In Uruguay, programme helps parents keep children healthy
Cecilia Correa smiles as she watches her daughter sleep in her arms. At times, she sings her the same songs that she herself heard as a child. Today, she is filled with pride that she is better prepared to take care of her daughter and to ensure that she grows into a healthy young woman. Such an outcome, however, was only a remote possibility a few months previously.
- Between 2009 and 2010, Canelones Grows with You worked with 1,376 families in the department that included pregnant women or children.
- The programme reached 1,447 children and 313 pregnant women, with each mother receiving an average of five visits during pregnancy from the programme specialists and another five visits after giving birth.
- Within a year, low height for age decreased from 21 percent to 9 percent among participating children, while low birth weight fell from 10.5 percent to 8.6 percent. Prematurity among new-borns decreased from 9 percent to 7 percent.
- In addition, between 2009 and 2010 the number of medical check-ups for children increased from 50 percent to 82 percent.
Correa, 22, is one of 35,000 Uruguayans bringing up a child while living in extreme poverty, according to a 2010 National Statistical Institute report. Correa lives in Canelones, the second most populous department of Uruguay.
In 2006 and 2007, a UNDP study of Canelones revealed that children in its poorest areas suffered from severe malnutrition and lower size and weight than the national average. Furthermore, physical and cognitive development among children aged 0 to 4 years was 11 percent less than the rest of the country.
As a result of these findings, UNDP, UNICEF, the Canelones government and various government agencies and civil society organizations joined to create “Canelones Grows with You,” a comprehensive programme on caring for young children designed to help those most in need.
Canelones Grows with You worked with the department’s most vulnerable families, giving special attention to pregnant women and children from birth to three years of age. Teams of health and social specialists toured the hardest-hit areas to talk to parents about the program.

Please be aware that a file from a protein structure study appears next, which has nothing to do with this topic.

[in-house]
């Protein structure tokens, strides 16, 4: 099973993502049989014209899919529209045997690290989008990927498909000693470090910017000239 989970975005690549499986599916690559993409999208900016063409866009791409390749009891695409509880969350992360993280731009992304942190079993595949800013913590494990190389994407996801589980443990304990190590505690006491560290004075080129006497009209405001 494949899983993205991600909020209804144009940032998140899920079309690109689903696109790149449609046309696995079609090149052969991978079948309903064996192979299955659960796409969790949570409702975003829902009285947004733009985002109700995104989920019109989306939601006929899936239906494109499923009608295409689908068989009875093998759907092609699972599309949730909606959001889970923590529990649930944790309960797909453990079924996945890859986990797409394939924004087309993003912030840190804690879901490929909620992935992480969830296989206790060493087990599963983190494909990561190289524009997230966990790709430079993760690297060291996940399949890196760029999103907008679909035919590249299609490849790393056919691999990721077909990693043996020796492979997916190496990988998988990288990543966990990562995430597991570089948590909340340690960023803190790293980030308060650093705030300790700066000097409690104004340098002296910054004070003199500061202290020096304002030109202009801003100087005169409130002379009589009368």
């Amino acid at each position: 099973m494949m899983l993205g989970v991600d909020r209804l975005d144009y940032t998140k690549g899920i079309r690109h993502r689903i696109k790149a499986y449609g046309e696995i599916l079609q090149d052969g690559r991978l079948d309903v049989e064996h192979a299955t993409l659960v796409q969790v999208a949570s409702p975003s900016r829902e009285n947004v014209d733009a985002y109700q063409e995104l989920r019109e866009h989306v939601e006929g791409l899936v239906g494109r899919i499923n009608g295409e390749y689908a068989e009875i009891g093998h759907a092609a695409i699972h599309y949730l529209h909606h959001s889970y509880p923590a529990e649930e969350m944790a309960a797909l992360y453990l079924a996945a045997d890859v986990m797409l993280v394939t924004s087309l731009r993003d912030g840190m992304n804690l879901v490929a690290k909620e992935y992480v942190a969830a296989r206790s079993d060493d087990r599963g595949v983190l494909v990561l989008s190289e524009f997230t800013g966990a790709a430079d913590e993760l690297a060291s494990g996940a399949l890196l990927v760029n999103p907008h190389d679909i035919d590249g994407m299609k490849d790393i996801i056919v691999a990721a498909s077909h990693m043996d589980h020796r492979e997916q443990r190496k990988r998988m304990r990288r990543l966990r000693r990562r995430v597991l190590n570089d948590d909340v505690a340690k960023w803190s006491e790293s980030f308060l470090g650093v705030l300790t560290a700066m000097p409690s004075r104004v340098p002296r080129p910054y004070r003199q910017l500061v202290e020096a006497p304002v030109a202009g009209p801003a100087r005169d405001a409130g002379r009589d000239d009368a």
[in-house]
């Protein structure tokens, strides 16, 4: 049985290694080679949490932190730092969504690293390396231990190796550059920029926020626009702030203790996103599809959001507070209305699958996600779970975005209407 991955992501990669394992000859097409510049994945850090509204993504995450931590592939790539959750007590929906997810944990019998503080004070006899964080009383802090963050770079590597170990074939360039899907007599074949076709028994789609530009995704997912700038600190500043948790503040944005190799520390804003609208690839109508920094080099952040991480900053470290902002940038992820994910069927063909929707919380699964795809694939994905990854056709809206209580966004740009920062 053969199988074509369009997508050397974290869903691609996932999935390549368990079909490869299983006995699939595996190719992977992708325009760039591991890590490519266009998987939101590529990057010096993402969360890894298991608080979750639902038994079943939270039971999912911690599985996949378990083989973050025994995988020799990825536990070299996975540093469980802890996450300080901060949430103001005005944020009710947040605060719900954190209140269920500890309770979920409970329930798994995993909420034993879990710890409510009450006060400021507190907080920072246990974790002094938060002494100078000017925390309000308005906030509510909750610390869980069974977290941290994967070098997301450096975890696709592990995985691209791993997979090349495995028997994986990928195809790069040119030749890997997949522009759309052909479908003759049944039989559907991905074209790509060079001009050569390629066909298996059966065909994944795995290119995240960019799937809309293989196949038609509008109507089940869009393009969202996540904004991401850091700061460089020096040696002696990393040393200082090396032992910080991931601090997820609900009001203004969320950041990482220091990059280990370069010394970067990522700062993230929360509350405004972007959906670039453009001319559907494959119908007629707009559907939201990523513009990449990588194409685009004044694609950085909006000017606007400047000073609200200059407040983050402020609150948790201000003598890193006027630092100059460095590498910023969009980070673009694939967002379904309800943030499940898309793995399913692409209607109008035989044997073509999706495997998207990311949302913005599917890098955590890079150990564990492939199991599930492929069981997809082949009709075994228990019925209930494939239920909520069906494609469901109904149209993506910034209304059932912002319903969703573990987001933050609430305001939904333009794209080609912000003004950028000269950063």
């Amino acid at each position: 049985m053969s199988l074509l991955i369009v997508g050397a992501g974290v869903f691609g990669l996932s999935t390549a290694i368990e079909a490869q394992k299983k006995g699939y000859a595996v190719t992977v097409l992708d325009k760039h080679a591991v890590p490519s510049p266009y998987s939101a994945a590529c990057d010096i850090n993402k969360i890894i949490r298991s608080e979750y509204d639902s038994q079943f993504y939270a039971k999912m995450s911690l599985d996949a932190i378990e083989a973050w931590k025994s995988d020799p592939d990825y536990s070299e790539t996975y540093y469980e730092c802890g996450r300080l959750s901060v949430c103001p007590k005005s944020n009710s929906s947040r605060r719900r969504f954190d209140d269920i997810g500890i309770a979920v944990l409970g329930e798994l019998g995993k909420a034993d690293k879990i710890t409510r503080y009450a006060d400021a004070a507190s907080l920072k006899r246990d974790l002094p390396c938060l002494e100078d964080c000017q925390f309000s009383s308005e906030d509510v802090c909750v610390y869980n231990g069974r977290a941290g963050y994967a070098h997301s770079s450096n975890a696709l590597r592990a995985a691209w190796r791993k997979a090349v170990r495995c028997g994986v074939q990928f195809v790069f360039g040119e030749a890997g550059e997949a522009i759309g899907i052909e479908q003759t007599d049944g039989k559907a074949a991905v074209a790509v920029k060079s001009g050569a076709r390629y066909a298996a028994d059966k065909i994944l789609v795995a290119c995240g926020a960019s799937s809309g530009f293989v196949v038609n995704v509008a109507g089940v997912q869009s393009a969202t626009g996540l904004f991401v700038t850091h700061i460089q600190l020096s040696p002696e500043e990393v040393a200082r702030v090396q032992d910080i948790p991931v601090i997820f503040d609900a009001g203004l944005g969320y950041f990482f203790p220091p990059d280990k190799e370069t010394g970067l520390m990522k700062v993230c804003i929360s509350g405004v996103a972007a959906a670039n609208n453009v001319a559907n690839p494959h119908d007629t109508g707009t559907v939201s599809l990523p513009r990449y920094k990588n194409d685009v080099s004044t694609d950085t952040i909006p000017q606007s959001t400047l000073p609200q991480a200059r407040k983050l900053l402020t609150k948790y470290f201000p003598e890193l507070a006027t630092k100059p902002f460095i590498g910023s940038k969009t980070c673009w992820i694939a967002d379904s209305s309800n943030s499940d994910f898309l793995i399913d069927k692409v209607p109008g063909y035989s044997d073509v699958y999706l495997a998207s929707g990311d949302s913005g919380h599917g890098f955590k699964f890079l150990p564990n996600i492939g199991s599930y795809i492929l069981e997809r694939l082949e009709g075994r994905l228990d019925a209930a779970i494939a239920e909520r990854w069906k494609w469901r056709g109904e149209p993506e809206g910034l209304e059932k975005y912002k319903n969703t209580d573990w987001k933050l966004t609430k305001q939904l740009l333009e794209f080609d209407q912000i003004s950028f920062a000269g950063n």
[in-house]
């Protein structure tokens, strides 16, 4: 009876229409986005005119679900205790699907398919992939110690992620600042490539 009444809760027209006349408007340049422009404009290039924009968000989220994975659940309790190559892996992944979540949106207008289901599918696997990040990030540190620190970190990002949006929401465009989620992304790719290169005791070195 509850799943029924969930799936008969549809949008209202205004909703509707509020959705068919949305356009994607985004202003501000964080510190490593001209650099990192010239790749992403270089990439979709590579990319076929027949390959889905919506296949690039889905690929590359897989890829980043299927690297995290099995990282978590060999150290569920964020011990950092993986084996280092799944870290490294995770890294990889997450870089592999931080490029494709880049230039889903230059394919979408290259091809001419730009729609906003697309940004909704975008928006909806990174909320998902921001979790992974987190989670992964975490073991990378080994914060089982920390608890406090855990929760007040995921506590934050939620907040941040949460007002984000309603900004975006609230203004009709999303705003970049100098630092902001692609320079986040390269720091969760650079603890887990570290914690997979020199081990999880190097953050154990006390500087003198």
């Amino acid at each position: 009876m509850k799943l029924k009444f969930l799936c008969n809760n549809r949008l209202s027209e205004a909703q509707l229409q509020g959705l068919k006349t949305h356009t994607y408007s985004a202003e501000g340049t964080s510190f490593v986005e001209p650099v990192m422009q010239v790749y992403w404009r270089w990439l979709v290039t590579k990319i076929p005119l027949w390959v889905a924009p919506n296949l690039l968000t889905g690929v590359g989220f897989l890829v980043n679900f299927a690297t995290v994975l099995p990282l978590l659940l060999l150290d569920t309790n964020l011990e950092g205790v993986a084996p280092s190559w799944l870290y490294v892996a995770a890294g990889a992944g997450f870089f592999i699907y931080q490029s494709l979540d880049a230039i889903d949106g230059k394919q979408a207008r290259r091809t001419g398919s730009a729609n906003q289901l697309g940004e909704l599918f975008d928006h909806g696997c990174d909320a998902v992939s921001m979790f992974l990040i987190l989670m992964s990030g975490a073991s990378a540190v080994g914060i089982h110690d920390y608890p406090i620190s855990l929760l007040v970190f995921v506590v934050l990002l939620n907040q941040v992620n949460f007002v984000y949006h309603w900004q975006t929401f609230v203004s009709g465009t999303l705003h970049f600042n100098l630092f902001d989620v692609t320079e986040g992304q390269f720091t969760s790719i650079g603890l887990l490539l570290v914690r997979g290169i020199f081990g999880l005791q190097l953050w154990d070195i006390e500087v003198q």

Participating families received food for pregnant women and their babies, along with a course on healthy eating patterns for babies and mothers. Parents learned how to enrich their babies’ food with a special supplement powder fortified with iron; in addition, regular check-ups during pregnancy and paediatric visits for babies after birth were encouraged.
For Silvana Corujo, a programme health specialist, one of the most valuable aspects of this experience was its rebuilding of community and civic ties by fully opening up resources to the affected populations. In the past, many poorer families did not use available clinics, schools and canteens in their communities, either because of a lack of information or because they believed they had no right to access them. Today that has changed.
The programme decreased the rates of malnutrition, low height, low birth weight, and prematurity. Additionally, the number of medical check-ups for children increased from 50 to 82 percent. Thanks to the remarkable improvement in children’s health, Canelones Grows with You has grown and developed into official Government policy for the entire country, called Uruguay Grows with You.
By Esteban Zunin